Dalesbred facts for kids
|Conservation status||At risk|
|Country of origin||England|
|Use||Meat, wool, crossbreeding|
The Dalesbred is a breed of domestic sheep originating in England. Derived from the Swaledale and Scottish Blackface breeds, the Dalesbred is a northern hill breed distributed in the Yorkshire Dales and into Lancashire. The Dalesbred is genetically distinct from the other northern hill breeds, the Herdwick and Rough Fell.
Very similar in appearance to its parent breeds, both rams and ewes have distinctive horns and a white carpet-quality fleece. Scurs are absent in the breed. It can be best distinguished by having a white spot on each side of its black face, with the end of the muzzle becoming grey. This breed is primarily used for meat and wool production. The legs are free of wool and are mottled black and white. Dalesbred ewes weigh 45 to 60 kg (99 to 132 lb) and rams 55 to 75 kg (121 to 165 lb).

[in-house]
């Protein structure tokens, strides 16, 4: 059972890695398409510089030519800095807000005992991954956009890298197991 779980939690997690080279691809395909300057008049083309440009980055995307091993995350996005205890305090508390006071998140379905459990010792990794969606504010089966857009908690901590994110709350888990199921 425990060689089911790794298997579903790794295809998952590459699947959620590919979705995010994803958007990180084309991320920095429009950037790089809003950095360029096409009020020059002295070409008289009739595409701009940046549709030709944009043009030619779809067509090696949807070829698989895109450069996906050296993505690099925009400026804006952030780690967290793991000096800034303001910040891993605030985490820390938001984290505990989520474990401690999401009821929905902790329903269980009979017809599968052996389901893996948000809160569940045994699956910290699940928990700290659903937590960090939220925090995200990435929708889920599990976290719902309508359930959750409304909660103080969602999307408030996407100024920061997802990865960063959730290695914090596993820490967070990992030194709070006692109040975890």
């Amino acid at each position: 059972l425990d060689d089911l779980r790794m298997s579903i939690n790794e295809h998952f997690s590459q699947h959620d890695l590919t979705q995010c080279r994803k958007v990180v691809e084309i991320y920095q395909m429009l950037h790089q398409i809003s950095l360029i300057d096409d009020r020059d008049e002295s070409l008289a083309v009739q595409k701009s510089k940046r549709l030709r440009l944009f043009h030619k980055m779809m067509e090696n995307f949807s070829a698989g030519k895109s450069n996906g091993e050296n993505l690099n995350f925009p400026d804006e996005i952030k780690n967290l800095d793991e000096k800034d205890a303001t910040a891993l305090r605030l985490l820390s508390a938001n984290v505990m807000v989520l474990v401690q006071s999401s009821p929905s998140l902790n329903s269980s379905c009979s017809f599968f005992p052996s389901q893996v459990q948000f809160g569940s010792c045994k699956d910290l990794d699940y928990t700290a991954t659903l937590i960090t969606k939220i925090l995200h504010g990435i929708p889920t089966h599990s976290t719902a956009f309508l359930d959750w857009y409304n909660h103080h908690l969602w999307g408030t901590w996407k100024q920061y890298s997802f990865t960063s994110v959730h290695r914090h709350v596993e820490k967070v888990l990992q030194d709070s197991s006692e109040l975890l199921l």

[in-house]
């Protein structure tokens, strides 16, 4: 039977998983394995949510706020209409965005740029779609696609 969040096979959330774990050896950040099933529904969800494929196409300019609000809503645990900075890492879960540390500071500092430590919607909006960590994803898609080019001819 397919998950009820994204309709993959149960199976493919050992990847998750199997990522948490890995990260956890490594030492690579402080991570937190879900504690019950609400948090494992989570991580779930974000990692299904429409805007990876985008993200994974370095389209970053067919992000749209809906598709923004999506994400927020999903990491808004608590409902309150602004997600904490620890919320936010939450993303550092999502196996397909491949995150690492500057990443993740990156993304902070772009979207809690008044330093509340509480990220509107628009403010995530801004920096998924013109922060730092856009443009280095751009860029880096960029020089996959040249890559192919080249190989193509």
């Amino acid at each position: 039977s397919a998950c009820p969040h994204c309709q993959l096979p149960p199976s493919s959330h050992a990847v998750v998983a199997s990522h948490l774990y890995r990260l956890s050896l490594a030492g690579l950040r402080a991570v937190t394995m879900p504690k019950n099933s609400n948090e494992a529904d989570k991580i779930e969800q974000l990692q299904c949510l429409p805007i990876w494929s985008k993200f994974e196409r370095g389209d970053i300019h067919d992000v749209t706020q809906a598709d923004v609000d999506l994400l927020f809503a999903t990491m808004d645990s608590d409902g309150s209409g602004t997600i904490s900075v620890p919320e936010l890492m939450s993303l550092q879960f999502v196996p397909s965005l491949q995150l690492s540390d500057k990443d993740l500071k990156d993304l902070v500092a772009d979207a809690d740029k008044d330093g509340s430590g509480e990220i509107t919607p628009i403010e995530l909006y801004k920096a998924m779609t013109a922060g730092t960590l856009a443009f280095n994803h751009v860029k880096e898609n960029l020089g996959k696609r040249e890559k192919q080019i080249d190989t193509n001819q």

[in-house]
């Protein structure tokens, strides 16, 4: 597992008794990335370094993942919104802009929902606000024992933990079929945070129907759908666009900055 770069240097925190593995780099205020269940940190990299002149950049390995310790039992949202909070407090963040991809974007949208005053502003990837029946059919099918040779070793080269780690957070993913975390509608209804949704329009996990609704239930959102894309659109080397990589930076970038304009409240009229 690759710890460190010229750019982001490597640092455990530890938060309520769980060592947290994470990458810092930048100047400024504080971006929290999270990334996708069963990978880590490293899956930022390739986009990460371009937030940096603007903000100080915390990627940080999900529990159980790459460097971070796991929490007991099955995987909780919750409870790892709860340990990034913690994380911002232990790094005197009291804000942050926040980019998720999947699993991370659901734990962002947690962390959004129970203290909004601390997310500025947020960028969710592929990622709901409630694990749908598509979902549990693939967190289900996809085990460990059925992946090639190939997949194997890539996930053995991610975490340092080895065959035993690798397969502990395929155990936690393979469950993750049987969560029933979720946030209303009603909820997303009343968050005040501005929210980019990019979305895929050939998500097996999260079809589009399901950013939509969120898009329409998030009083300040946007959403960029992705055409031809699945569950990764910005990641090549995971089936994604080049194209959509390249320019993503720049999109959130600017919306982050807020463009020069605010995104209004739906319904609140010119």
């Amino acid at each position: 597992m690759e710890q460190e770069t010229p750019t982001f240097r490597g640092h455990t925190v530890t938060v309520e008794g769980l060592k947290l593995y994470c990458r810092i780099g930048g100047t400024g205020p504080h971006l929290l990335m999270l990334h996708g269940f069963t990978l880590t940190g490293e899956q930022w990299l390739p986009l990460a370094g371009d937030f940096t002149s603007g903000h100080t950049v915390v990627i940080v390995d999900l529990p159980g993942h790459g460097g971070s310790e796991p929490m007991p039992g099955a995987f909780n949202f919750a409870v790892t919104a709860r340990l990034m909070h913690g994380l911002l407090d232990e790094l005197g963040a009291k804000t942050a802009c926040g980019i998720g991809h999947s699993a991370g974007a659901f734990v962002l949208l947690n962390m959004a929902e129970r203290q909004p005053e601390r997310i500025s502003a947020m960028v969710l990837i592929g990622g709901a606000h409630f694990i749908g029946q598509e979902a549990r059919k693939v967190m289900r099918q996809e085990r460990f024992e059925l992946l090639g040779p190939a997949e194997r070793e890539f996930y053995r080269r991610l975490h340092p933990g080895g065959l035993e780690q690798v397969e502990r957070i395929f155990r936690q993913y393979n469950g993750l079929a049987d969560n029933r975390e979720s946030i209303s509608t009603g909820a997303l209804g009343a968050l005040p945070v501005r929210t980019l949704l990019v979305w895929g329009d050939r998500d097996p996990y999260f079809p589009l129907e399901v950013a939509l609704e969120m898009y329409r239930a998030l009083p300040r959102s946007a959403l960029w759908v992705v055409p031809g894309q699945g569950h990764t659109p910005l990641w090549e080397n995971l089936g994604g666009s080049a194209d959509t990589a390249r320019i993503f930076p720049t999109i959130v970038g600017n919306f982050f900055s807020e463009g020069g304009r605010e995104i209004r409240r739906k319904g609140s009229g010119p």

Dalesbred are a hardy breed capable of surviving the harsh conditions of upland terrain. They are generally bred for several generations in this environment, then ewes are sold to lowland farmers for cross breeding to produce mules. Ewes are often crossed with Teeswater rams to produce the Masham which is one of the most famous of British crossbreeds.
Due to the location and small extent of its distribution, this breed was threatened during the foot-and-mouth disease epidemic in 2001. It is still considered at risk due to its distribution.
Ewes have strong mothering characteristics.
Dalesbred Facts for Kids. Kiddle Encyclopedia.